Elsewhere, Impax Laboratories Inc. (Nasdaq:IPXL) rocketed 37% to $12.70 and is holding onto those gains Tuesday morning (March 28, 2017). The upward move came after the company reported it has hired Allergan PLC’s former executive chairman Paul Bisaro as its new president and CEO.
The long-time generics chief will step in immediately for interim chief exec J. Kevin Buchi, who took over in December after Fred Wilkinson departed. After working at Barr Labs in various capacities, Bisaro served as president and CEO of Actavis, and executive chairman of Allergan.
Bisaro is taking on a company that’s standing at a crossroads, with shares trading at levels not seen since 2010, generic competition rising and pricing headed lower. Some analysts even think M&A is exactly what Impax may need right now. Earlier this month, Reuters reported that the California company had hired Morgan Stanley to help it conduct a strategic review and weigh options for buying a rival or selling itself.
All things considered, adding someone with Bisaro’s experience is a coup for Impax Labs, which has struggled following a drop-off in sales of top-selling medicines, including diclofenac sodium gel 3%, metaxaline, fenofibrite, and mixed amphetamine salts ER.
Bisaro will have his hands full, to be sure. Despite cutting its full-year sales and EPS guidance significantly following the third quarter, the company still failed to hit its $840 million or better sales target. Overall, revenue fell 4.2% to $824.4 million. Nonetheless, the company was profitable in 2016, earning an adjusted $1.16 per share in 2016, and it has a pipeline of generic drugs making their way to market that should help stabilize sales.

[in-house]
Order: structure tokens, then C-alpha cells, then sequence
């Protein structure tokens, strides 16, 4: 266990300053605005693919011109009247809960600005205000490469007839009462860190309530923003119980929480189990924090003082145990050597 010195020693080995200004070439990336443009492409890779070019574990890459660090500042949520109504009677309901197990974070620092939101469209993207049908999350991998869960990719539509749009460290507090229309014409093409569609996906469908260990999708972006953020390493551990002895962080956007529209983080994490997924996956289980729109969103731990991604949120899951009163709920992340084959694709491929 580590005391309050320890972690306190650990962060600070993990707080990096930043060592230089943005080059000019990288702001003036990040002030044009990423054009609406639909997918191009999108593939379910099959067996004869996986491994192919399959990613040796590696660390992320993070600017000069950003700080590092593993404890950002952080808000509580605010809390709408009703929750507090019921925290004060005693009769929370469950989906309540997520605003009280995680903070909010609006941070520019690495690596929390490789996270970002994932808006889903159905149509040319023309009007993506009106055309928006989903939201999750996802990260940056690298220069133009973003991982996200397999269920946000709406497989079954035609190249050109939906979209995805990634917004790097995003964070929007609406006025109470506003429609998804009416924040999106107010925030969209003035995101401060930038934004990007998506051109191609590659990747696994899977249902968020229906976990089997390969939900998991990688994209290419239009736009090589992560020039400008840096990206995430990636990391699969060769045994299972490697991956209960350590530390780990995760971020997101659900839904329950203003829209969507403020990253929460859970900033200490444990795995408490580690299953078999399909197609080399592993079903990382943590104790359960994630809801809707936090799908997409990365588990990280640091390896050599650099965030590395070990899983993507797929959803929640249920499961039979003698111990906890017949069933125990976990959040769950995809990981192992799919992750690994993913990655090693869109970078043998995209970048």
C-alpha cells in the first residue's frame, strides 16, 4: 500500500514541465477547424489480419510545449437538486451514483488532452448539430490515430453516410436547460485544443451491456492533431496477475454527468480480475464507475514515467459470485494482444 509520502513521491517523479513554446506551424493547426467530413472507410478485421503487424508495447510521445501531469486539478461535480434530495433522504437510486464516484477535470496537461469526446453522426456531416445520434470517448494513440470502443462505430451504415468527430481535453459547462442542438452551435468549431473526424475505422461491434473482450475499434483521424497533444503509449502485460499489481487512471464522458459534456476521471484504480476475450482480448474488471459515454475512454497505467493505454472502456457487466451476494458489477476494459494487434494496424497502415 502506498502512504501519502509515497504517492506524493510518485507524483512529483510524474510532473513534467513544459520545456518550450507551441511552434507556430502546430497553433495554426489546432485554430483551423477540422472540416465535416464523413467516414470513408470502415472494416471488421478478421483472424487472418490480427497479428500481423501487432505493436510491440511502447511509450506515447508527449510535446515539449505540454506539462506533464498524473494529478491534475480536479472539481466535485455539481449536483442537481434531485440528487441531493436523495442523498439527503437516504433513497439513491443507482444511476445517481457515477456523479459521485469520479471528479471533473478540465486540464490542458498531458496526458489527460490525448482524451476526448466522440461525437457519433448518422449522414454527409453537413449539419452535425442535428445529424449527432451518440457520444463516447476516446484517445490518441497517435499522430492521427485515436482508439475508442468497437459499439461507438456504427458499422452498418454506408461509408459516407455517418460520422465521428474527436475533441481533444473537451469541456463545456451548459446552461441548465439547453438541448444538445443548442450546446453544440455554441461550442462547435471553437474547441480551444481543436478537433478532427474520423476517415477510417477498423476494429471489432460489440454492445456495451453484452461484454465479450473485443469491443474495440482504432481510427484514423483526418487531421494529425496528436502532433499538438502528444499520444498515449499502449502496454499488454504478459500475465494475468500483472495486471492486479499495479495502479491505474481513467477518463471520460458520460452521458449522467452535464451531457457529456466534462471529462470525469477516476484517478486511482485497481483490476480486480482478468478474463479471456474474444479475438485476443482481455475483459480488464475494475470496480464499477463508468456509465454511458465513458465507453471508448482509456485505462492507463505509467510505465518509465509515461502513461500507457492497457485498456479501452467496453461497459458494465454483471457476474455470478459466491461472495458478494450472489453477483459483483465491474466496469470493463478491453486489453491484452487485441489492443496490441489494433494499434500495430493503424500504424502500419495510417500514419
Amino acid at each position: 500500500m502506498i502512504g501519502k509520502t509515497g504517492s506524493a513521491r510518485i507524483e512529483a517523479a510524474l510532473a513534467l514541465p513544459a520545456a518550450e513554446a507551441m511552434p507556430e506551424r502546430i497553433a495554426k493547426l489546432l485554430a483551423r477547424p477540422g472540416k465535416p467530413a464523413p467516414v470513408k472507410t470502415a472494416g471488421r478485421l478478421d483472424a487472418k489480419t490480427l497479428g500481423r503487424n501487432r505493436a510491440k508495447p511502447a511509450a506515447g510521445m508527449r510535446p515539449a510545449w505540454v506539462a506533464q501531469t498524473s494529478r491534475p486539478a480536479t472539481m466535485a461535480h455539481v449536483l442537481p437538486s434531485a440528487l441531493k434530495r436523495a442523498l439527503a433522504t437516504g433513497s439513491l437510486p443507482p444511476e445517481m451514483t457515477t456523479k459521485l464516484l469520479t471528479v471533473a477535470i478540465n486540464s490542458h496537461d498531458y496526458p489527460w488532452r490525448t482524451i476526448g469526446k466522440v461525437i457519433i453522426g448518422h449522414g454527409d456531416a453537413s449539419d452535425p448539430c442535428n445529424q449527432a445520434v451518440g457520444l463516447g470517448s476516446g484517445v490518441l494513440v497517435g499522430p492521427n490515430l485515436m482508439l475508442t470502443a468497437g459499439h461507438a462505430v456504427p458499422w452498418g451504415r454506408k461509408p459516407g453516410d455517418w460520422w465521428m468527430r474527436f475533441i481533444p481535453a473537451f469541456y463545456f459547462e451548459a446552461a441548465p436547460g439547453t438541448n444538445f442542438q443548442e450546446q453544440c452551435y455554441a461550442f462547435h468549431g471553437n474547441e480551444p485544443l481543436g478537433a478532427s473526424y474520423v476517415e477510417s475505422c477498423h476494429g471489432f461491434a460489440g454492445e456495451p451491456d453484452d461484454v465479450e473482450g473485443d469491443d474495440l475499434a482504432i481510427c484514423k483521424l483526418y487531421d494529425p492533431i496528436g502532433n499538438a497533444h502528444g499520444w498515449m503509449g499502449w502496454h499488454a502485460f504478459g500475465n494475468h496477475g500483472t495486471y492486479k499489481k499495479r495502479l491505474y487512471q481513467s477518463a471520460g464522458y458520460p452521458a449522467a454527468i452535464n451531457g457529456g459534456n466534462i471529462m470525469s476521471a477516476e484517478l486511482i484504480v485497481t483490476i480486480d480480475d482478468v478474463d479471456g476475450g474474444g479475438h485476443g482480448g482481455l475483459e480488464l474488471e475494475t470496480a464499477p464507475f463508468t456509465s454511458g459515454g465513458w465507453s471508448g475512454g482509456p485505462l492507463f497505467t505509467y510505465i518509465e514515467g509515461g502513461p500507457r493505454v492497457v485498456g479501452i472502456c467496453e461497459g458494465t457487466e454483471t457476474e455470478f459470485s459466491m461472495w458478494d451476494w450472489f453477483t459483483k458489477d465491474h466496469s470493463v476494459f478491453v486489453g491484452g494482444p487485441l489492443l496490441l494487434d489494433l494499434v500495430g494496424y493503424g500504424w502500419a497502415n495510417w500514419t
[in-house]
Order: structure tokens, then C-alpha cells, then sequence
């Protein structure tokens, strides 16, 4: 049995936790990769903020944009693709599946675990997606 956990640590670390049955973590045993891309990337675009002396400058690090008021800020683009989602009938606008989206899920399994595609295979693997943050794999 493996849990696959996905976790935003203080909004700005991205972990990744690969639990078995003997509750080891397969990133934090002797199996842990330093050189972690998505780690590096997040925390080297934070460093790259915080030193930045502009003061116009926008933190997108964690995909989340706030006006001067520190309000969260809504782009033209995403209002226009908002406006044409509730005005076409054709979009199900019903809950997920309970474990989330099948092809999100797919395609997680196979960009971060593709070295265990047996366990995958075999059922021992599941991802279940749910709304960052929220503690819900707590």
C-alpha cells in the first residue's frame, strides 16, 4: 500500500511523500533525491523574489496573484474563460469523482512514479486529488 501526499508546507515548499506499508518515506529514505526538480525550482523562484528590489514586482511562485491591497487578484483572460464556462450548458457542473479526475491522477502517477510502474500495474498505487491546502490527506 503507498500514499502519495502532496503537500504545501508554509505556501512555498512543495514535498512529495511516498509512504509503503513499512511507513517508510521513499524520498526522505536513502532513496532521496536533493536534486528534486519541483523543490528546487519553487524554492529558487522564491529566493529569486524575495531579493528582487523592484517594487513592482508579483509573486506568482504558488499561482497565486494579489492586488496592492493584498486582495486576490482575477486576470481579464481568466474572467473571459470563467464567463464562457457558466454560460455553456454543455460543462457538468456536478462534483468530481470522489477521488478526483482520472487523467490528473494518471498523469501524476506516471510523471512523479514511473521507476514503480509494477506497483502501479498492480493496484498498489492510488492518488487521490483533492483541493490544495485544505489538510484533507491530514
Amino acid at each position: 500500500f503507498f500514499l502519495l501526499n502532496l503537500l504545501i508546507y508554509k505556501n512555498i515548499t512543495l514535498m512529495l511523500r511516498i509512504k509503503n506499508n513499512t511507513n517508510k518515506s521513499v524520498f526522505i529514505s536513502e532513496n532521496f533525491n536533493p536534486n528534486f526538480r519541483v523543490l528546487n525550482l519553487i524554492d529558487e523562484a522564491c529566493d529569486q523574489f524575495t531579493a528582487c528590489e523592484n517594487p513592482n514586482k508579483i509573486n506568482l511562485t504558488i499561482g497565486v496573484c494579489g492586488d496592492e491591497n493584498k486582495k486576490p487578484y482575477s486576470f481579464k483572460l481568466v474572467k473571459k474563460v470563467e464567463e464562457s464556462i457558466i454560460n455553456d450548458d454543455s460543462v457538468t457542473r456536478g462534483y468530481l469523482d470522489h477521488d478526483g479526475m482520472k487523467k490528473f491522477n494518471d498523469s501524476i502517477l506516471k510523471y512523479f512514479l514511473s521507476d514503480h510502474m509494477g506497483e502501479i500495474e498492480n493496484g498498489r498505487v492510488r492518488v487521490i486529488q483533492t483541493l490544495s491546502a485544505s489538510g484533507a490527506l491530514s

Monday’s stock action reflected a needed shift in investor sentiment. But I’m joining analysts who give the company an average recommended rating of 2.8, or a solid “hold,” until we see quarterly results that show any strategy Bisaro implements actually succeeding.
And Cancer Genetics Inc. (Nasdaq:CGIX) leaped 29% to $5.05 after announcing record revenue for the fourth quarter and full-year 2016. The company bills itself as a leader in enabling precision medicine for oncology through molecular markers and diagnostics.
Although not all that well known, Cancer Genetics has been one of the leading innovators in medical laboratories and research employing over 220 full-time staff. CGI says it is working with 9 of the top 10 global pharmaceutical and biotech companies.
Full-year 2016 revenues were up 50% year-over-year to $27 million from $18 million. Fourth-quarter revenues were up 32% year-over-year on strong organic growth to $7.2 million.